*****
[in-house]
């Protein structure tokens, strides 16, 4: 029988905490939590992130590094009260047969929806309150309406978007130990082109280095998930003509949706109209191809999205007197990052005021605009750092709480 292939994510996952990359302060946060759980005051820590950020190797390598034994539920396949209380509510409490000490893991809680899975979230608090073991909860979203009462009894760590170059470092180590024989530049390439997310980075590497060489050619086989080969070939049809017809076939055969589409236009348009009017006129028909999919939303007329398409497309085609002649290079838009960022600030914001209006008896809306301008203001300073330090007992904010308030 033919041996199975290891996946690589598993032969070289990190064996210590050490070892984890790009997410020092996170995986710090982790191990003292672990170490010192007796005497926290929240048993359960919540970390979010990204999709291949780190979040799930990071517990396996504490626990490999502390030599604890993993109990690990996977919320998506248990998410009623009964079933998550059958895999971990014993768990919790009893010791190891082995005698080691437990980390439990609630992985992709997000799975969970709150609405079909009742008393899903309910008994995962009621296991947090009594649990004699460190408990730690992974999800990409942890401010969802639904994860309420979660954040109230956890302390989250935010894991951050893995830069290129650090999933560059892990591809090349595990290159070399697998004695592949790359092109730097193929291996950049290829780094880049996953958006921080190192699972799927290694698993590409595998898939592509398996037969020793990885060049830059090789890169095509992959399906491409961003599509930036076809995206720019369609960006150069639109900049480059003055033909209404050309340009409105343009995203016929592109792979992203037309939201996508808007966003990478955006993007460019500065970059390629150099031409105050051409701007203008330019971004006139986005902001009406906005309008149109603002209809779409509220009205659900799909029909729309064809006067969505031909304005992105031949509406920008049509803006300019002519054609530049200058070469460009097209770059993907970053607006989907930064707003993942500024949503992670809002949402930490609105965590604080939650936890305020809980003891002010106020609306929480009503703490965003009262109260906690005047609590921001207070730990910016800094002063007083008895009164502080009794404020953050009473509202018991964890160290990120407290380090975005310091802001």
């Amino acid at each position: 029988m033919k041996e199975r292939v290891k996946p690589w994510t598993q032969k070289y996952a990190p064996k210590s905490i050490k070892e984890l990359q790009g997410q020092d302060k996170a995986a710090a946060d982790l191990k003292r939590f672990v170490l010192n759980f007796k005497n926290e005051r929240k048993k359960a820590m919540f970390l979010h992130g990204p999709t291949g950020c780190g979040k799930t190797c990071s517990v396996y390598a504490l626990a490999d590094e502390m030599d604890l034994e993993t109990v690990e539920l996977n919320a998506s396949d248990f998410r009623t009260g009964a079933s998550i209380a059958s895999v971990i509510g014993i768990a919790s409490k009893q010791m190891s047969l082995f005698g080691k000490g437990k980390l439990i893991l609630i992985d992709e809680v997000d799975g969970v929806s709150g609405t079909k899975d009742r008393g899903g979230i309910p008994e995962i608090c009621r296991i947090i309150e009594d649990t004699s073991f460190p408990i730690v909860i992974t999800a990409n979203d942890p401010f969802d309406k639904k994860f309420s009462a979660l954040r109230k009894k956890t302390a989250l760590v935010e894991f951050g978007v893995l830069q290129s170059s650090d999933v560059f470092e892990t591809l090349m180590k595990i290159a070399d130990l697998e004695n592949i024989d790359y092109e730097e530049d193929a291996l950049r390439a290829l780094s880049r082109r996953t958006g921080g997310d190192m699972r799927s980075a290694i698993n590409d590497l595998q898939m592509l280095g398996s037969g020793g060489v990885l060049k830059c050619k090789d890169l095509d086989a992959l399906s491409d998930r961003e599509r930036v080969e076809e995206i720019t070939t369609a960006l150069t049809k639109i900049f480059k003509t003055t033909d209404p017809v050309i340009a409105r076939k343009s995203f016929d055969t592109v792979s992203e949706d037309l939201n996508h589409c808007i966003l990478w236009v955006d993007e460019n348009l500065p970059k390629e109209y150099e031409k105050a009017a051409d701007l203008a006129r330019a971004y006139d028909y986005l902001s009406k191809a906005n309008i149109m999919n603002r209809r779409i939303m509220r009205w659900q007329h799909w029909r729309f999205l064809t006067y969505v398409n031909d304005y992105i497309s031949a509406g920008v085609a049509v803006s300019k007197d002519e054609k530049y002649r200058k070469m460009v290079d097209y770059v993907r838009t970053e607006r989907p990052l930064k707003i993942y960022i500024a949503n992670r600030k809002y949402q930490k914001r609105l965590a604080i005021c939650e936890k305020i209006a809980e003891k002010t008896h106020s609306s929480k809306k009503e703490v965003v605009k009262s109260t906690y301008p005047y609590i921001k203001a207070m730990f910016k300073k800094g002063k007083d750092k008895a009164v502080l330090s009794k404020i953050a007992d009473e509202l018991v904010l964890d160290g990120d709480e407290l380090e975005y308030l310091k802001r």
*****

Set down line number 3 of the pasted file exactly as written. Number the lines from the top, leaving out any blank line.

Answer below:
């Amino acid at each position: 029988m033919k041996e199975r292939v290891k996946p690589w994510t598993q032969k070289y996952a990190p064996k210590s905490i050490k070892e984890l990359q790009g997410q020092d302060k996170a995986a710090a946060d982790l191990k003292r939590f672990v170490l010192n759980f007796k005497n926290e005051r929240k048993k359960a820590m919540f970390l979010h992130g990204p999709t291949g950020c780190g979040k799930t190797c990071s517990v396996y390598a504490l626990a490999d590094e502390m030599d604890l034994e993993t109990v690990e539920l996977n919320a998506s396949d248990f998410r009623t009260g009964a079933s998550i209380a059958s895999v971990i509510g014993i768990a919790s409490k009893q010791m190891s047969l082995f005698g080691k000490g437990k980390l439990i893991l609630i992985d992709e809680v997000d799975g969970v929806s709150g609405t079909k899975d009742r008393g899903g979230i309910p008994e995962i608090c009621r296991i947090i309150e009594d649990t004699s073991f460190p408990i730690v909860i992974t999800a990409n979203d942890p401010f969802d309406k639904k994860f309420s009462a979660l954040r109230k009894k956890t302390a989250l760590v935010e894991f951050g978007v893995l830069q290129s170059s650090d999933v560059f470092e892990t591809l090349m180590k595990i290159a070399d130990l697998e004695n592949i024989d790359y092109e730097e530049d193929a291996l950049r390439a290829l780094s880049r082109r996953t958006g921080g997310d190192m699972r799927s980075a290694i698993n590409d590497l595998q898939m592509l280095g398996s037969g020793g060489v990885l060049k830059c050619k090789d890169l095509d086989a992959l399906s491409d998930r961003e599509r930036v080969e076809e995206i720019t070939t369609a960006l150069t049809k639109i900049f480059k003509t003055t033909d209404p017809v050309i340009a409105r076939k343009s995203f016929d055969t592109v792979s992203e949706d037309l939201n996508h589409c808007i966003l990478w236009v955006d993007e460019n348009l500065p970059k390629e109209y150099e031409k105050a009017a051409d701007l203008a006129r330019a971004y006139d028909y986005l902001s009406k191809a906005n309008i149109m999919n603002r209809r779409i939303m509220r009205w659900q007329h799909w029909r729309f999205l064809t006067y969505v398409n031909d304005y992105i497309s031949a509406g920008v085609a049509v803006s300019k007197d002519e054609k530049y002649r200058k070469m460009v290079d097209y770059v993907r838009t970053e607006r989907p990052l930064k707003i993942y960022i500024a949503n992670r600030k809002y949402q930490k914001r609105l965590a604080i005021c939650e936890k305020i209006a809980e003891k002010t008896h106020s609306s929480k809306k009503e703490v965003v605009k009262s109260t906690y301008p005047y609590i921001k203001a207070m730990f910016k300073k800094g002063k007083d750092k008895a009164v502080l330090s009794k404020i953050a007992d009473e509202l018991v904010l964890d160290g990120d709480e407290l380090e975005y308030l310091k802001r």